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Wednesday, May 07, 2014

Metals in Neurodegenerative Disease

Chemical Biology and Inorganic Chemistry Seminar
1640 Chemistry
4:00 PM - 5:30 PM

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Speaker:   Ashley Bush, University of Melbourne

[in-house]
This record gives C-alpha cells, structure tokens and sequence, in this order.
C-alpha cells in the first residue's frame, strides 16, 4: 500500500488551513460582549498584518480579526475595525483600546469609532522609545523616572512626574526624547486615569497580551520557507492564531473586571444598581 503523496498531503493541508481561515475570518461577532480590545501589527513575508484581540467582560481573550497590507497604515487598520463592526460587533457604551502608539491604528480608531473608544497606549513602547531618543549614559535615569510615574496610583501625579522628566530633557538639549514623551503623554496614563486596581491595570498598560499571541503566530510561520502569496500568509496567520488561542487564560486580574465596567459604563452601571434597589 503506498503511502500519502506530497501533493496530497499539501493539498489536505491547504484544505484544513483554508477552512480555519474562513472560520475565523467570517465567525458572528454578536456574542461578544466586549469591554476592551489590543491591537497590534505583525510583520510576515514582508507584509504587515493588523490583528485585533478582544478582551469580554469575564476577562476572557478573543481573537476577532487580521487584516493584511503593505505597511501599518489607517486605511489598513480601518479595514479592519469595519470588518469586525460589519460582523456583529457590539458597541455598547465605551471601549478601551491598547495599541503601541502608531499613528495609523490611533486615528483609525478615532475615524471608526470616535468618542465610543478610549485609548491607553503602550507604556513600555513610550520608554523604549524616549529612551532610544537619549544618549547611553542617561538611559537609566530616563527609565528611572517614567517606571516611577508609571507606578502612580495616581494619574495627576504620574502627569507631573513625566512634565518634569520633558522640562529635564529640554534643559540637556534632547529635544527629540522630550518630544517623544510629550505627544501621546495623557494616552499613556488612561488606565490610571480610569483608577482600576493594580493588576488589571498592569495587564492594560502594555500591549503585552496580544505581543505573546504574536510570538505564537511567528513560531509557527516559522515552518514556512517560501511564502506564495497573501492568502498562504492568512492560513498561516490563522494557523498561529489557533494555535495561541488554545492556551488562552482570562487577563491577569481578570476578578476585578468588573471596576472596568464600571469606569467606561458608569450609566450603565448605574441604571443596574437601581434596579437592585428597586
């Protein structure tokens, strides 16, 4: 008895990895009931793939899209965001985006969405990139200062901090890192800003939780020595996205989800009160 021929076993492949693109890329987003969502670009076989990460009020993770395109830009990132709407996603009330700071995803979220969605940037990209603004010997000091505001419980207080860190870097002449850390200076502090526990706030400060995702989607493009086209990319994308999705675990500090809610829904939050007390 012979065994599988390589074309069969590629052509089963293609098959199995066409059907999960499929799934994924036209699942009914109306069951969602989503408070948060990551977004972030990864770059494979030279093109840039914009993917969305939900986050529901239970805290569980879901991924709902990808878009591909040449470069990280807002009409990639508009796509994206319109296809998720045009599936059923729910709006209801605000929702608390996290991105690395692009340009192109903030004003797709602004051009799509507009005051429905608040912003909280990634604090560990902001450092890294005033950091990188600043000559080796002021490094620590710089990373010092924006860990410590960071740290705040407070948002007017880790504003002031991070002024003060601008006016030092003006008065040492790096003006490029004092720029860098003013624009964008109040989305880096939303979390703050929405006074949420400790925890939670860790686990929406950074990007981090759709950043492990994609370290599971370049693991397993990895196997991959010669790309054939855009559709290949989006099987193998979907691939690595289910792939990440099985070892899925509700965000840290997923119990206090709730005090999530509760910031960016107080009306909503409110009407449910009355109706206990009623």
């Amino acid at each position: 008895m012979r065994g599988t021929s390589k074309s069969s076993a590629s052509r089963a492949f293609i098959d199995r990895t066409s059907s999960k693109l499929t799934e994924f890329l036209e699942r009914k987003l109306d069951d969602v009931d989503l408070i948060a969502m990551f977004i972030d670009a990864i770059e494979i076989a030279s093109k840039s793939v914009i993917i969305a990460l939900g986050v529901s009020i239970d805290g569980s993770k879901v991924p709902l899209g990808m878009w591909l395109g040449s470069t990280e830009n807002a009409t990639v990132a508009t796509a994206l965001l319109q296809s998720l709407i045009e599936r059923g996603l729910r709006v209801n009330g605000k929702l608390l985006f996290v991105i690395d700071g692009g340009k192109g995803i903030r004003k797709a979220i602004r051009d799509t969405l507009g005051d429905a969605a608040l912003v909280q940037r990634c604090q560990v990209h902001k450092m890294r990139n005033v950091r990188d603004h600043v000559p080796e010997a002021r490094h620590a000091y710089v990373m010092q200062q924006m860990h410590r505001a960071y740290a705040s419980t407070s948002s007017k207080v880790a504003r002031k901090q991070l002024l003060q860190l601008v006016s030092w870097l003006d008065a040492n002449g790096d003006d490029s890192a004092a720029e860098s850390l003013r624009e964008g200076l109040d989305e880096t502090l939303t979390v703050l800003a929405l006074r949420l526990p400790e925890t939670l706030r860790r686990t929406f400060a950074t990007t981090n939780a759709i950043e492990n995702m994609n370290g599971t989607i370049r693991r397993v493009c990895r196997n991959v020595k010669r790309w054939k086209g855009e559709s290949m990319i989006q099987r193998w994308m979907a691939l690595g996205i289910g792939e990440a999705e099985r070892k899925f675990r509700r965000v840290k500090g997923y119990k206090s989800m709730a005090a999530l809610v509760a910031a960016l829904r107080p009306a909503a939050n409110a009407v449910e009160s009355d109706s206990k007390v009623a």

Abstract:   Alzheimer's disease (AD), Hungtington’s disease (HD) and Parkinson’s disease (PD) are incurable and common neurodegenerative diseases that complicate aging. Experimental therapeutic approaches that focus on the protein aggregates that typify these disorders have been disappointing in clinical trials, suggesting that the neurodegeneration is not merely due to proteinopathy. In both diseases, there is a severe dysregulation of metal homeostasis in affected brain tissue, with iron and zinc elevation and copper depletion reported in cortex (AD) and nigra (PD), and iron and copper elevation in the caudate in HD. This is important because iron accumulation in particular causes oxidative damage, which characterizes all three diseases. We have determined that the major proteins implicated AD and PD have important functions in metal transport, and may be components of a novel metal regulatory system that fails in aging. The amyloid protein precursor facilitates the export of iron from neurons and prevents dietary iron overload from collecting within the brain. Presenilins foster the uptake of copper and zinc, and tau impacts on iron export by trafficking APP to the cell surface. Failure of the metal transport functions of these proteins may explain why metals collect within the protein aggregates that typify these disorders, and may contribute to neuronal dysfunction. Small molecules, such as PBT2, which correct the abnormalities of metal transport have been effective in animal models of these diseases, and are being tested in clinical trials.